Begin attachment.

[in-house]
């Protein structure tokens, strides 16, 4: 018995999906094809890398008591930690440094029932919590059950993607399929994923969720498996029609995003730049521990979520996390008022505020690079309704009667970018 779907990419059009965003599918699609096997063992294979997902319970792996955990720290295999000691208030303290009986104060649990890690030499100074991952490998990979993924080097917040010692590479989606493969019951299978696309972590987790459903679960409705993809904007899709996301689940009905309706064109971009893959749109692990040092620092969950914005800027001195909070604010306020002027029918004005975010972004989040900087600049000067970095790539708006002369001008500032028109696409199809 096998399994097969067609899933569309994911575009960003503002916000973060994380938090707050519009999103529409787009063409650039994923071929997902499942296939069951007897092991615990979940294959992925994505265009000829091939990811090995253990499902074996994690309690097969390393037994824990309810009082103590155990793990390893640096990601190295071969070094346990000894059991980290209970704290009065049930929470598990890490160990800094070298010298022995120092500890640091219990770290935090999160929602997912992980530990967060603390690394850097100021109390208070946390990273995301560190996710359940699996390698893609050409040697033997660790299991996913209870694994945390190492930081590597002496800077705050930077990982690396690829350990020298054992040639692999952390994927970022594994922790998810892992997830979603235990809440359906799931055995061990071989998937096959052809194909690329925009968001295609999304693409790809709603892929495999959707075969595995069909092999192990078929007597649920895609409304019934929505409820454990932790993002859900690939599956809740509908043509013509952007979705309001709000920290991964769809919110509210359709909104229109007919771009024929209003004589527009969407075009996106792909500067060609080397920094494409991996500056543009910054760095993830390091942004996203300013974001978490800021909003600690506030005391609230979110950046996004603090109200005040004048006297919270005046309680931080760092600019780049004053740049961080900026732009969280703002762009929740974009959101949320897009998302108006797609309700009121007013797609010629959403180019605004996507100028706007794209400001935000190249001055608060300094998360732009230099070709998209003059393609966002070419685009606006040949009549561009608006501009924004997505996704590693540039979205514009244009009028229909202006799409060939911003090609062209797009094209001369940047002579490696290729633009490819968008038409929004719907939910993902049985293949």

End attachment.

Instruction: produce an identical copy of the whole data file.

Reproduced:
[in-house]
């Protein structure tokens, strides 16, 4: 018995999906094809890398008591930690440094029932919590059950993607399929994923969720498996029609995003730049521990979520996390008022505020690079309704009667970018 779907990419059009965003599918699609096997063992294979997902319970792996955990720290295999000691208030303290009986104060649990890690030499100074991952490998990979993924080097917040010692590479989606493969019951299978696309972590987790459903679960409705993809904007899709996301689940009905309706064109971009893959749109692990040092620092969950914005800027001195909070604010306020002027029918004005975010972004989040900087600049000067970095790539708006002369001008500032028109696409199809 096998399994097969067609899933569309994911575009960003503002916000973060994380938090707050519009999103529409787009063409650039994923071929997902499942296939069951007897092991615990979940294959992925994505265009000829091939990811090995253990499902074996994690309690097969390393037994824990309810009082103590155990793990390893640096990601190295071969070094346990000894059991980290209970704290009065049930929470598990890490160990800094070298010298022995120092500890640091219990770290935090999160929602997912992980530990967060603390690394850097100021109390208070946390990273995301560190996710359940699996390698893609050409040697033997660790299991996913209870694994945390190492930081590597002496800077705050930077990982690396690829350990020298054992040639692999952390994927970022594994922790998810892992997830979603235990809440359906799931055995061990071989998937096959052809194909690329925009968001295609999304693409790809709603892929495999959707075969595995069909092999192990078929007597649920895609409304019934929505409820454990932790993002859900690939599956809740509908043509013509952007979705309001709000920290991964769809919110509210359709909104229109007919771009024929209003004589527009969407075009996106792909500067060609080397920094494409991996500056543009910054760095993830390091942004996203300013974001978490800021909003600690506030005391609230979110950046996004603090109200005040004048006297919270005046309680931080760092600019780049004053740049961080900026732009969280703002762009929740974009959101949320897009998302108006797609309700009121007013797609010629959403180019605004996507100028706007794209400001935000190249001055608060300094998360732009230099070709998209003059393609966002070419685009606006040949009549561009608006501009924004997505996704590693540039979205514009244009009028229909202006799409060939911003090609062209797009094209001369940047002579490696290729633009490819968008038409929004719907939910993902049985293949």